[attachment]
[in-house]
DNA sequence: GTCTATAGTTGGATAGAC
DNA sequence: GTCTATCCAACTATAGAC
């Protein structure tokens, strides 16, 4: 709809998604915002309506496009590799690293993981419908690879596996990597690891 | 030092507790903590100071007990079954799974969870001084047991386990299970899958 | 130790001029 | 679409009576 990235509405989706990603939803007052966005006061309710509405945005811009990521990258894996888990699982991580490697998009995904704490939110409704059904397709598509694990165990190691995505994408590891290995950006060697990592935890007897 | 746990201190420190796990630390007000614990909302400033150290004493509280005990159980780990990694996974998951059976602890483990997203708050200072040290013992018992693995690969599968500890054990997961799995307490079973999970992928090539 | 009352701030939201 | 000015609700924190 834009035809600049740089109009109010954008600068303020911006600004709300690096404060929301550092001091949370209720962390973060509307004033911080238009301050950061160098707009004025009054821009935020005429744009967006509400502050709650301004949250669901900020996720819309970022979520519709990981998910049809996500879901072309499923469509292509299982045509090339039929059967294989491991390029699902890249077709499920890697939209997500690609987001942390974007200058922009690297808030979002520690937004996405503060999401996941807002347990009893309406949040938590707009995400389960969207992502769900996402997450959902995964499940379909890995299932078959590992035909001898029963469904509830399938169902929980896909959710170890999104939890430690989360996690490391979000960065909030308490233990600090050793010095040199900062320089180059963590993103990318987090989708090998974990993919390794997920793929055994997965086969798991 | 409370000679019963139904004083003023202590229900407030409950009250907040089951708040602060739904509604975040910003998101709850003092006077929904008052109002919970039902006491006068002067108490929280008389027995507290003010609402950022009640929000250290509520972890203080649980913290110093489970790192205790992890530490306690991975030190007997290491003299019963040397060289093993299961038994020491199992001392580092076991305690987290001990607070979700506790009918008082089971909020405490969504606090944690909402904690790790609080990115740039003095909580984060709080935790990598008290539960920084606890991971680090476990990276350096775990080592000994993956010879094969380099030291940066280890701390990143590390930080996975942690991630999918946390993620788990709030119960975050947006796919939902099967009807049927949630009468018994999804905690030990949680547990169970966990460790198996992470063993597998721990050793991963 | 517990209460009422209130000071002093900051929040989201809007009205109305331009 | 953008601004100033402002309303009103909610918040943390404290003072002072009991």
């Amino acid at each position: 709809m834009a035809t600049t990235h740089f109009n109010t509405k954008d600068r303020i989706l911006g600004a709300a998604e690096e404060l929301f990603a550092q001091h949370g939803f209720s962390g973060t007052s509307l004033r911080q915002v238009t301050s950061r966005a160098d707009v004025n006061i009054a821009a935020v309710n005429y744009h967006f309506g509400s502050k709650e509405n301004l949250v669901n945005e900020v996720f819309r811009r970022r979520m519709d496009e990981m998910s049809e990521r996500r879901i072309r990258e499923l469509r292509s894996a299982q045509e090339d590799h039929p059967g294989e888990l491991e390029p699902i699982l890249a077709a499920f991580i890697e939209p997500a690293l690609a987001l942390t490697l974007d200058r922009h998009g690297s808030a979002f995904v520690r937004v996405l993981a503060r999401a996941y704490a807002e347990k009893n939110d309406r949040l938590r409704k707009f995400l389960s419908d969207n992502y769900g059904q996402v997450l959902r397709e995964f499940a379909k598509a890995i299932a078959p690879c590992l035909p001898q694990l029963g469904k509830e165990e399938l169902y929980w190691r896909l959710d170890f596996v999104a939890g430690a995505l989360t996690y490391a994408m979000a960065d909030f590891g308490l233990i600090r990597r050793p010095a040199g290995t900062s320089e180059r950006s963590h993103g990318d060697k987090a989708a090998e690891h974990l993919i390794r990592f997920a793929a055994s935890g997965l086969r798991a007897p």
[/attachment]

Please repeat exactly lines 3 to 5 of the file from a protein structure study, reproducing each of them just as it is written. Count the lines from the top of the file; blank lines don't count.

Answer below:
DNA sequence: GTCTATCCAACTATAGAC
């Protein structure tokens, strides 16, 4: 709809998604915002309506496009590799690293993981419908690879596996990597690891 | 030092507790903590100071007990079954799974969870001084047991386990299970899958 | 130790001029 | 679409009576 990235509405989706990603939803007052966005006061309710509405945005811009990521990258894996888990699982991580490697998009995904704490939110409704059904397709598509694990165990190691995505994408590891290995950006060697990592935890007897 | 746990201190420190796990630390007000614990909302400033150290004493509280005990159980780990990694996974998951059976602890483990997203708050200072040290013992018992693995690969599968500890054990997961799995307490079973999970992928090539 | 009352701030939201 | 000015609700924190 834009035809600049740089109009109010954008600068303020911006600004709300690096404060929301550092001091949370209720962390973060509307004033911080238009301050950061160098707009004025009054821009935020005429744009967006509400502050709650301004949250669901900020996720819309970022979520519709990981998910049809996500879901072309499923469509292509299982045509090339039929059967294989491991390029699902890249077709499920890697939209997500690609987001942390974007200058922009690297808030979002520690937004996405503060999401996941807002347990009893309406949040938590707009995400389960969207992502769900996402997450959902995964499940379909890995299932078959590992035909001898029963469904509830399938169902929980896909959710170890999104939890430690989360996690490391979000960065909030308490233990600090050793010095040199900062320089180059963590993103990318987090989708090998974990993919390794997920793929055994997965086969798991 | 409370000679019963139904004083003023202590229900407030409950009250907040089951708040602060739904509604975040910003998101709850003092006077929904008052109002919970039902006491006068002067108490929280008389027995507290003010609402950022009640929000250290509520972890203080649980913290110093489970790192205790992890530490306690991975030190007997290491003299019963040397060289093993299961038994020491199992001392580092076991305690987290001990607070979700506790009918008082089971909020405490969504606090944690909402904690790790609080990115740039003095909580984060709080935790990598008290539960920084606890991971680090476990990276350096775990080592000994993956010879094969380099030291940066280890701390990143590390930080996975942690991630999918946390993620788990709030119960975050947006796919939902099967009807049927949630009468018994999804905690030990949680547990169970966990460790198996992470063993597998721990050793991963 | 517990209460009422209130000071002093900051929040989201809007009205109305331009 | 953008601004100033402002309303009103909610918040943390404290003072002072009991």
């Amino acid at each position: 709809m834009a035809t600049t990235h740089f109009n109010t509405k954008d600068r303020i989706l911006g600004a709300a998604e690096e404060l929301f990603a550092q001091h949370g939803f209720s962390g973060t007052s509307l004033r911080q915002v238009t301050s950061r966005a160098d707009v004025n006061i009054a821009a935020v309710n005429y744009h967006f309506g509400s502050k709650e509405n301004l949250v669901n945005e900020v996720f819309r811009r970022r979520m519709d496009e990981m998910s049809e990521r996500r879901i072309r990258e499923l469509r292509s894996a299982q045509e090339d590799h039929p059967g294989e888990l491991e390029p699902i699982l890249a077709a499920f991580i890697e939209p997500a690293l690609a987001l942390t490697l974007d200058r922009h998009g690297s808030a979002f995904v520690r937004v996405l993981a503060r999401a996941y704490a807002e347990k009893n939110d309406r949040l938590r409704k707009f995400l389960s419908d969207n992502y769900g059904q996402v997450l959902r397709e995964f499940a379909k598509a890995i299932a078959p690879c590992l035909p001898q694990l029963g469904k509830e165990e399938l169902y929980w190691r896909l959710d170890f596996v999104a939890g430690a995505l989360t996690y490391a994408m979000a960065d909030f590891g308490l233990i600090r990597r050793p010095a040199g290995t900062s320089e180059r950006s963590h993103g990318d060697k987090a989708a090998e690891h974990l993919i390794r990592f997920a793929a055994s935890g997965l086969r798991a007897p």